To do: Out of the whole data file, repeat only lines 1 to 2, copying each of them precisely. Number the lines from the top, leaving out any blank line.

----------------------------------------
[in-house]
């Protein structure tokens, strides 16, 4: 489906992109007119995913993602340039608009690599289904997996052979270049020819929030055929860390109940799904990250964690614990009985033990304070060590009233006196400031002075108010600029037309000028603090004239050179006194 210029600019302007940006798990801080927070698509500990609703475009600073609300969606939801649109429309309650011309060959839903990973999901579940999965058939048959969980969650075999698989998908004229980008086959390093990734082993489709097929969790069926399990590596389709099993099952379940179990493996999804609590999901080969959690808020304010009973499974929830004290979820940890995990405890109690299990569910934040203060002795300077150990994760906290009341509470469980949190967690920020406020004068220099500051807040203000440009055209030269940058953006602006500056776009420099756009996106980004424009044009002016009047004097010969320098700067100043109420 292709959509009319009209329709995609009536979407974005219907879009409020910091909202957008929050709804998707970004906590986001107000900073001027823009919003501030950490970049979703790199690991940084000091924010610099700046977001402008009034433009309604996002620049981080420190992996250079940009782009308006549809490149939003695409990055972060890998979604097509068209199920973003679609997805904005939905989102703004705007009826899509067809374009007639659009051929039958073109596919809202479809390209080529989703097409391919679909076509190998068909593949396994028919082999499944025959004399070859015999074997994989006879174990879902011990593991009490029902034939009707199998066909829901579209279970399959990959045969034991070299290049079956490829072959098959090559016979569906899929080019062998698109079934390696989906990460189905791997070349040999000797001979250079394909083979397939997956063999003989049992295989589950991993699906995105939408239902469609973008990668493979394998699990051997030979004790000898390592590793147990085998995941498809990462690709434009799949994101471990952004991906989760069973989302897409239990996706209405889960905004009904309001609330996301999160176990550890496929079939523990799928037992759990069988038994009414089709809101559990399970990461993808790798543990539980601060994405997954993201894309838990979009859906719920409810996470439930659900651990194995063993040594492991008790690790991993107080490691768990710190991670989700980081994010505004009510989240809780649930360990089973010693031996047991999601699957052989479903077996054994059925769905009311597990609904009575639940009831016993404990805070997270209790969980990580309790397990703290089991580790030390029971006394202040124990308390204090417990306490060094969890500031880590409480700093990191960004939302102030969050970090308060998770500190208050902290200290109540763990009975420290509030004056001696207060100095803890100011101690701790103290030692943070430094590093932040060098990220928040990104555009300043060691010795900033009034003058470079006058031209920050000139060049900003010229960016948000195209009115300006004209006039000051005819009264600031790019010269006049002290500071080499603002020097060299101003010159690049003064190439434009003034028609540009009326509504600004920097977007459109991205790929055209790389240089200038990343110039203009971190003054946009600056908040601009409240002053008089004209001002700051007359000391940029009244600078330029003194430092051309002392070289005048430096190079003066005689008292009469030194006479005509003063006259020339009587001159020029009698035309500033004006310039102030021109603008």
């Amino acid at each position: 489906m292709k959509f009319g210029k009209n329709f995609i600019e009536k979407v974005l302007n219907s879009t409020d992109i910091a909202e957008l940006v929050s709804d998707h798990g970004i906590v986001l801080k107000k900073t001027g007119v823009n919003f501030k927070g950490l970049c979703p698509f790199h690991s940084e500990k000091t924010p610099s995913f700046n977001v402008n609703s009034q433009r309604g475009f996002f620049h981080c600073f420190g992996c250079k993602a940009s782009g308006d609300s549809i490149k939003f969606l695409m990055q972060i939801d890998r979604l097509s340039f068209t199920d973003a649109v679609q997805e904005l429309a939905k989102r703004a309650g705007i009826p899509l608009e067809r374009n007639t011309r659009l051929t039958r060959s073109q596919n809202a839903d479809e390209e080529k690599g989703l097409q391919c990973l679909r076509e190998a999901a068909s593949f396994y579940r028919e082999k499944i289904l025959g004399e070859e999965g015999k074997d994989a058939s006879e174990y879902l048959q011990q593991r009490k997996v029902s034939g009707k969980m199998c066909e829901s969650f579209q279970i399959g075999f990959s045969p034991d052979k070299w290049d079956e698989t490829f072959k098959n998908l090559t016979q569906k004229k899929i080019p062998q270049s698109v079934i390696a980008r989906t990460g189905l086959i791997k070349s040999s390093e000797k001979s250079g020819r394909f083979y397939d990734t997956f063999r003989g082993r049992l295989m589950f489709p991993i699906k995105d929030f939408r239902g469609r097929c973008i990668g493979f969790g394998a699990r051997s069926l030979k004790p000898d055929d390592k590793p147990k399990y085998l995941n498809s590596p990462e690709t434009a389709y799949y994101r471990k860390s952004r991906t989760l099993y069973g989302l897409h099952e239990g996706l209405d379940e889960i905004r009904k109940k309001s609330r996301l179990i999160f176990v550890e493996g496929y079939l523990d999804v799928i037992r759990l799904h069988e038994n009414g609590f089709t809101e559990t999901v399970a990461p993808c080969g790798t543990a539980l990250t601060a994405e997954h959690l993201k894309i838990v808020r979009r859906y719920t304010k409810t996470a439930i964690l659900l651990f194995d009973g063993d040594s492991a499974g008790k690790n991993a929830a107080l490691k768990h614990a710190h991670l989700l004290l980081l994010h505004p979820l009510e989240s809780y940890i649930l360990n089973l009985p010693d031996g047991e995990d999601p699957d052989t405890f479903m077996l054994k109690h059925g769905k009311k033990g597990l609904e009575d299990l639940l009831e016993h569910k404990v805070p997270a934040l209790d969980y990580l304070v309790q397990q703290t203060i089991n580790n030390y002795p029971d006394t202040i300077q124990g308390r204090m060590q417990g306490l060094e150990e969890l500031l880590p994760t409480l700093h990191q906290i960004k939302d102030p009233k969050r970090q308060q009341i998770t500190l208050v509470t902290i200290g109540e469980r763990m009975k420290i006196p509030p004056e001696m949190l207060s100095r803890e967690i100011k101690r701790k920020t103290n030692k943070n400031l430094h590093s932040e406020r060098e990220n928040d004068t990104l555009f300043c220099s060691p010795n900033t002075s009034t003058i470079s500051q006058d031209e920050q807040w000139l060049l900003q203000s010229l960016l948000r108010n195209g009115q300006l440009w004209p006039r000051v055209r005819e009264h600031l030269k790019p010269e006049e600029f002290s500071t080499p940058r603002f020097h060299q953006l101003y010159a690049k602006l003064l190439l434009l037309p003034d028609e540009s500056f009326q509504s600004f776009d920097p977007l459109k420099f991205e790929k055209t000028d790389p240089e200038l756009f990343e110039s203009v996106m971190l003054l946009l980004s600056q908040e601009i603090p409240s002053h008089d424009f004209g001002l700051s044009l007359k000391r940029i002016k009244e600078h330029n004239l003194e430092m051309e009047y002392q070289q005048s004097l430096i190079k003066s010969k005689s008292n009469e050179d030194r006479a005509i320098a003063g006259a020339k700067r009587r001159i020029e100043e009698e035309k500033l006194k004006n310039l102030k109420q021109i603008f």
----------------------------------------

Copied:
[in-house]
């Protein structure tokens, strides 16, 4: 489906992109007119995913993602340039608009690599289904997996052979270049020819929030055929860390109940799904990250964690614990009985033990304070060590009233006196400031002075108010600029037309000028603090004239050179006194 210029600019302007940006798990801080927070698509500990609703475009600073609300969606939801649109429309309650011309060959839903990973999901579940999965058939048959969980969650075999698989998908004229980008086959390093990734082993489709097929969790069926399990590596389709099993099952379940179990493996999804609590999901080969959690808020304010009973499974929830004290979820940890995990405890109690299990569910934040203060002795300077150990994760906290009341509470469980949190967690920020406020004068220099500051807040203000440009055209030269940058953006602006500056776009420099756009996106980004424009044009002016009047004097010969320098700067100043109420 292709959509009319009209329709995609009536979407974005219907879009409020910091909202957008929050709804998707970004906590986001107000900073001027823009919003501030950490970049979703790199690991940084000091924010610099700046977001402008009034433009309604996002620049981080420190992996250079940009782009308006549809490149939003695409990055972060890998979604097509068209199920973003679609997805904005939905989102703004705007009826899509067809374009007639659009051929039958073109596919809202479809390209080529989703097409391919679909076509190998068909593949396994028919082999499944025959004399070859015999074997994989006879174990879902011990593991009490029902034939009707199998066909829901579209279970399959990959045969034991070299290049079956490829072959098959090559016979569906899929080019062998698109079934390696989906990460189905791997070349040999000797001979250079394909083979397939997956063999003989049992295989589950991993699906995105939408239902469609973008990668493979394998699990051997030979004790000898390592590793147990085998995941498809990462690709434009799949994101471990952004991906989760069973989302897409239990996706209405889960905004009904309001609330996301999160176990550890496929079939523990799928037992759990069988038994009414089709809101559990399970990461993808790798543990539980601060994405997954993201894309838990979009859906719920409810996470439930659900651990194995063993040594492991008790690790991993107080490691768990710190991670989700980081994010505004009510989240809780649930360990089973010693031996047991999601699957052989479903077996054994059925769905009311597990609904009575639940009831016993404990805070997270209790969980990580309790397990703290089991580790030390029971006394202040124990308390204090417990306490060094969890500031880590409480700093990191960004939302102030969050970090308060998770500190208050902290200290109540763990009975420290509030004056001696207060100095803890100011101690701790103290030692943070430094590093932040060098990220928040990104555009300043060691010795900033009034003058470079006058031209920050000139060049900003010229960016948000195209009115300006004209006039000051005819009264600031790019010269006049002290500071080499603002020097060299101003010159690049003064190439434009003034028609540009009326509504600004920097977007459109991205790929055209790389240089200038990343110039203009971190003054946009600056908040601009409240002053008089004209001002700051007359000391940029009244600078330029003194430092051309002392070289005048430096190079003066005689008292009469030194006479005509003063006259020339009587001159020029009698035309500033004006310039102030021109603008």